What is the best pairing for Armenian wines? None other than Armenia’s national cuisine, or course! Some might go for light snacks like cheese or desserts, while others will prefer the famous Armenian lavash with homemade butter to enjoy the pure taste of Areni. But if you want the ultimate experience, go for fragrant soups and the legendary dolma, which is a must-order if you ever find yourself in a Yerevan restaurant. Why does it have to be the capital of Armenia? I will reply with words of Frunzik Mkrtchan: «Because you people just can’t make dolma!» If you want a taste of real Armenia, you must visit and experience it for yourself. Vasily Prytkov and Tatiana Kotova invite you to a special class on the world of spicy and rich Armenian cuisine.
Ancient traditions of Armenian cuisine
Armenian cuisine is characterized by its stunning diversity of tastes and aromas. You may be surprised by some of the recipes and their thousand-year histories! Local Armenian culinary traditions date back to ancient times, and it is a known fact that Armenians cooked using fermentation and baking before the modern era. Some rare varieties of wheat have been used since long ago, and the use of grain in general is one of the oldest foundations of this cuisine. But just like cultures and language evolve, national cuisine is now becoming more diverse with the accumulation of experience and adaption of dishes from neighboring cultures to local customs.
Preparations for a meal may take a while since the traditional methods for many Armenian dishes are based on the complex techniques of stuffing and whisking. Locals love using rare combinations of different kinds of meat. For example, one of the oldest Armenian dishes, arganak, mixes chicken and venison (boiled in chicken broth). Another interesting aspect of Armenian cuisine is that different parts of a dish can be cooked separately and married together later.
A typical feature of Armenian cuisine is its high salt content (in hot weather people consume considerably more salt than in moderate climates). On top of that, Armenian dishes are quite spicy. Just like in other Caucasian culinary traditions, Armenians use a wide range of spices, including black pepper, cilantro, mint, tarragon, basil, thyme, garlic, and onion. In sweet dishes they use cinnamon, saffron, cardamom, cloves, and vanilla.
A typical Armenian meal starts with an appetizer like aromatic meatballs or cheese. Sometimes you’ll also be offered small pies or a vegetable salad. Pickled peppers are another popular first dish.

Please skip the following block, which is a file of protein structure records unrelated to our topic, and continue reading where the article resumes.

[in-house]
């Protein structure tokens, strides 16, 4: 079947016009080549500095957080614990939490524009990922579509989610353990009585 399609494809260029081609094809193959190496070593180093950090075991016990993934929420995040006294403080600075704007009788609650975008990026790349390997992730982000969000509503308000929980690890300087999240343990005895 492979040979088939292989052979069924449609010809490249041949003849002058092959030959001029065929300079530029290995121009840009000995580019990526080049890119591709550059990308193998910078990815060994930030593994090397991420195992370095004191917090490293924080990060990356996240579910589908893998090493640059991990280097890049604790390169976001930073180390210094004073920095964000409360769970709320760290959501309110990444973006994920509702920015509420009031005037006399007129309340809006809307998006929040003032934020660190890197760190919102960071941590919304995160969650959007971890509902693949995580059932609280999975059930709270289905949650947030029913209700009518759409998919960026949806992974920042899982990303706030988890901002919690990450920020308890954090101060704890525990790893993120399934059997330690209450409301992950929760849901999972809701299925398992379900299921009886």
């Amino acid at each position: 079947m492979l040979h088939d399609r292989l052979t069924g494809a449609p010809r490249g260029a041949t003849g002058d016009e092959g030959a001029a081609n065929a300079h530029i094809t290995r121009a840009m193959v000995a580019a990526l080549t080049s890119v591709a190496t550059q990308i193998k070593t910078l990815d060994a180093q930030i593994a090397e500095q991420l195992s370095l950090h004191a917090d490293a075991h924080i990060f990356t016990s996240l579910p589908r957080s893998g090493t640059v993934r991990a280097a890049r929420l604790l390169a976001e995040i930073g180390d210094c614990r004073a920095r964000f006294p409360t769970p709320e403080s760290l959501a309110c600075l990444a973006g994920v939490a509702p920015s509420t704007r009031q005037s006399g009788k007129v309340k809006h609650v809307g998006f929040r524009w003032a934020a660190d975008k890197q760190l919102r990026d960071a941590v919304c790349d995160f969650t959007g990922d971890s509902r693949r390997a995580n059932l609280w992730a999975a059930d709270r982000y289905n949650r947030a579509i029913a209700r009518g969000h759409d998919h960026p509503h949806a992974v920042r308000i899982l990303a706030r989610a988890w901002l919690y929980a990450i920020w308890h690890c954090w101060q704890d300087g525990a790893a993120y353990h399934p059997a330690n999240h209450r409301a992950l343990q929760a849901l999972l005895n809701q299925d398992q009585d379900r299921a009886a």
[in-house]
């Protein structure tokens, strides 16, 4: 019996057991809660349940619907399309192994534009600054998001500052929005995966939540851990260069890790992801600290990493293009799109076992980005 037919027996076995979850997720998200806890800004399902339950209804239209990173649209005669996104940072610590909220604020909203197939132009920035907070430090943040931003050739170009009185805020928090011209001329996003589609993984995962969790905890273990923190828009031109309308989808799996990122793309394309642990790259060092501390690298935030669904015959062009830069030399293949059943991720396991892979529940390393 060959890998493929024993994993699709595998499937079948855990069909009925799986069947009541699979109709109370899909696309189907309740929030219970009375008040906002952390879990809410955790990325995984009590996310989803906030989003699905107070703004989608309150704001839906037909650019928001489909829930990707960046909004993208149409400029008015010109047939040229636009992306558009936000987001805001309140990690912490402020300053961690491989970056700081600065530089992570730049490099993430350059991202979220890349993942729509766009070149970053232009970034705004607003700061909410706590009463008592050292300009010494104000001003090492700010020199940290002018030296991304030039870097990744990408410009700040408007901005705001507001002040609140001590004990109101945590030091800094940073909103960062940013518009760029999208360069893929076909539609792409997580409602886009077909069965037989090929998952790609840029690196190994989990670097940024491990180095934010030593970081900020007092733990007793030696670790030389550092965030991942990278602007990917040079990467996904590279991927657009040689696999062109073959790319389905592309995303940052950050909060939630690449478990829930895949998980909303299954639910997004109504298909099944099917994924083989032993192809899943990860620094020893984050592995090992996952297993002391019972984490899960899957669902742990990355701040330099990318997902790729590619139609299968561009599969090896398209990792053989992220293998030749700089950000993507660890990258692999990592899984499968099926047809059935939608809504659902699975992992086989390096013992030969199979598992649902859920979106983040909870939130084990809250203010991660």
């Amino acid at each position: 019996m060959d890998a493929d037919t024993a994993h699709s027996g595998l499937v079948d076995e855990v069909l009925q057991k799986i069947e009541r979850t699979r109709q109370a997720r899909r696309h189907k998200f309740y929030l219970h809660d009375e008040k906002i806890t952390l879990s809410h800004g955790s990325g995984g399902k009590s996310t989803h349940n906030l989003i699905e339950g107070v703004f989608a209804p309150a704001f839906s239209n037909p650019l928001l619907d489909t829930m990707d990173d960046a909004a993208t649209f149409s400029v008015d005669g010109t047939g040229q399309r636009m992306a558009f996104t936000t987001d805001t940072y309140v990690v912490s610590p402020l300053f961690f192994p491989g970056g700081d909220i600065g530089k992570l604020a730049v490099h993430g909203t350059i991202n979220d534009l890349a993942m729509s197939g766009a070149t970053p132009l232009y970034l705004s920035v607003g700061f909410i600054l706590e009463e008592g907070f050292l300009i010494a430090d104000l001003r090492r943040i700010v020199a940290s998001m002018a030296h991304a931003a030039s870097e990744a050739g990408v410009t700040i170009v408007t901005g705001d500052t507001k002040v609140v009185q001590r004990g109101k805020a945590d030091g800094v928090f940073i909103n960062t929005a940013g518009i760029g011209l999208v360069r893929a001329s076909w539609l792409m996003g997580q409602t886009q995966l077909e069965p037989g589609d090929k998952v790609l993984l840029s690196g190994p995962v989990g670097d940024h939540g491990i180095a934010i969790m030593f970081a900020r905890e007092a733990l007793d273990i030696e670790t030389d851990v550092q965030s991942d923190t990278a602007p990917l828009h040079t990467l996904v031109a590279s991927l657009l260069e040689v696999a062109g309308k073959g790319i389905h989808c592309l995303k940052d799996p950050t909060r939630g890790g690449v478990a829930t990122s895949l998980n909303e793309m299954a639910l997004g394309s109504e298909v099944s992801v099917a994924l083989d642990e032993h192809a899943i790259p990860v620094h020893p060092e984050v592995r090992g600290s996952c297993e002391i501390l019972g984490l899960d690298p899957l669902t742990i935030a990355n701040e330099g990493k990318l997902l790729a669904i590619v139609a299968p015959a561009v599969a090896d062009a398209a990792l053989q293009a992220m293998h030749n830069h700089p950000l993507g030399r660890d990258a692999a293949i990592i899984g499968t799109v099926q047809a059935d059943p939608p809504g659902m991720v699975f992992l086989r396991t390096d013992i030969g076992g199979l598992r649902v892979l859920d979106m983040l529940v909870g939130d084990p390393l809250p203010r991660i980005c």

Cheese fans can choose between white cheeses such as brynza, or hard cheeses, also motal — brined cheese, braided cheeses (chechil, khyusats panir), and moldy cheeses (kanach panir, mklats panir).
Armenians use a lot of greens in their cooking, which they eat fresh or add as a finishing touch. On the table you’ll find fresh fruit and vegetables, greens, lavash (the national Armenian bread), and a variety of cheeses and dairy products.
Armenia is also known for its fermented milk products, like matsun, pakhta, and serots (condensed milk). Matsun is a traditional drink made from fermented boiled milk and a special leaven. Matsun can be used to make dough, tan, cottage cheese, butter, sauces, dressings, and condiments. In general, matsun is like a second bread for Armenians, only in liquid form.
Most soups in Armenian cuisine are cooked on a base of sautéed vegetables with added fruit and nuts. They can be either cold or hot and spicy, and are always served with lavash. Khash is the most popular meat soup. It is thick, hearty, and indulgently fatty. Khash is made from lamb/cow knuckles and organ meat. Chulumbur apur is a rice soup with sautéed onion, with a mixture of egg and milk poured in as well. Khashlama is a thick rich soup made from tender pieces of fillet and vegetables. It is one of Armenia’s oldest dishes. Lobakhashu is the local variety of kidney bean soup — delicious, hearty, and made from accessible ingredients like kidney beans, onion, walnuts, and greens.
All dishes, and especially soups, are served with Armenian bread — lavash or matnakash. Armenian unleavened lavash is one of the oldest recipes of bread in the world that has passed through time almost unchanged. Traditional Armenian lavash can be stored for up to several months, although it does gets dry. However, it can be easily returned to its spongy soft texture using steam. And it’s no less delicious than fresh made!